Snap11 December 2017Updated one year ago

Czech inflation slows down as expected

November CPI down to 2.6% but the figures don't help solve the rate hike timing puzzle


Base effect main culprit behind CPI slowdown

November inflation slowed down to 2.6% mainly on the back of lower food prices. The year-on-year dynamics slowed down from 7.8% in October to 5.7% in November despite the fact that food prices slightly increased in month-on-month terms. Weaker YoY dynamics in November were driven by high base effect from last year’s November when food prices picked up by 2.1% MoM – the strongest dynamics in almost last three years.


November CPI

after 2.9% growth in prices, in October

As expected

Further slowdown ahead due to high base

On the other hand, prices of services slightly sped up in November, from 3.2% to 3.3%. However, their year-on-year dynamics will also be influenced by the base effect in forthcoming months, as prices of restaurants started to grow more rapidly in December due to the beginning of online sales registration.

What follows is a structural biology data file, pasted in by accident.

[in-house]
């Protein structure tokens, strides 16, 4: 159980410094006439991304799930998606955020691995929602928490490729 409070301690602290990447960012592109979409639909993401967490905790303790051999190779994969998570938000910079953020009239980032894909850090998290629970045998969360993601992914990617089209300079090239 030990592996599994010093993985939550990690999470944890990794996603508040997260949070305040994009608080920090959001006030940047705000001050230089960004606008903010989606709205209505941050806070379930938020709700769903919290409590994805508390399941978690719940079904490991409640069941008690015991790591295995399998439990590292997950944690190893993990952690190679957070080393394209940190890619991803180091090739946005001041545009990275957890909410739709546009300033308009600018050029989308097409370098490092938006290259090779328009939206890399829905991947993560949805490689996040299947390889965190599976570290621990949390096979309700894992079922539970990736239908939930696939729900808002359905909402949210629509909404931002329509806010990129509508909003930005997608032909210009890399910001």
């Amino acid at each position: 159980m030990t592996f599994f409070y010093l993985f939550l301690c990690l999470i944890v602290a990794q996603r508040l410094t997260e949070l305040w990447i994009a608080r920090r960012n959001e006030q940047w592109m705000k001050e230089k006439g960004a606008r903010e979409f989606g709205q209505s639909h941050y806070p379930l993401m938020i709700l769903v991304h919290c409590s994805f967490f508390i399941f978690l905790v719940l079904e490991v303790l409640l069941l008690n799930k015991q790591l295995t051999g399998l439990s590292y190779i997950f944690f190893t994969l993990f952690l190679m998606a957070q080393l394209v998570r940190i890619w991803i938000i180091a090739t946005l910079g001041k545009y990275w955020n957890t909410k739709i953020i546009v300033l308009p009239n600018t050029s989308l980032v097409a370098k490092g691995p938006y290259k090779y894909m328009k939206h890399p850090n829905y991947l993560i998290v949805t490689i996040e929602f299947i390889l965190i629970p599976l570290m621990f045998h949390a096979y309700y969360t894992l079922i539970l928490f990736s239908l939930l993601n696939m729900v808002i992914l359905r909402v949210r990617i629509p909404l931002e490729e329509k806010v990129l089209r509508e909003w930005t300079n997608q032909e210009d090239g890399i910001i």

Also, the change in the methodology of imputed rents giving higher weight to property prices will push YoY dynamics of services somewhat lower. This means that inflation is about to slow down further in the months ahead.

The CNB hiking cycle will continue

However, the effect of higher base effect is expected, and despite that, CPI should remain safely slightly above the 2% Czech National Bank target next year. 

CNB rate will increase again in two 2-month time, with prospect of another 2-3 hikes in one year horizon.

In our view, given the favourable economic prospects, the CNB will further tighten monetary policy. As such, the CNB rates will further increase in the two-month horizon, but today’s inflation didn't help much to solve the puzzle, whether rates will increase already in December or at the beginning of February.

Rate hike likely to be followed by more in 2018

The advantage of the February meeting is it will bring a new forecast which is connected with enhanced communication. On the other hand, a December rate hike might increase volatility as 'end-of-year' effects influence the market. However, proponents of a December hike will argue that even the new forthcoming data will not change the rate decision so there is no need to wait. 

We see a slightly higher chance for February hike as December brings some technical obstacles, but when Governor Rusnok himself signals 50/50 chance of a December hike, this scenario cannot be wholly excluded. 

What is more important, however, is that the CNB will hike again in two-months time, with the prospect of another 2-3 hikes in the one-year horizon.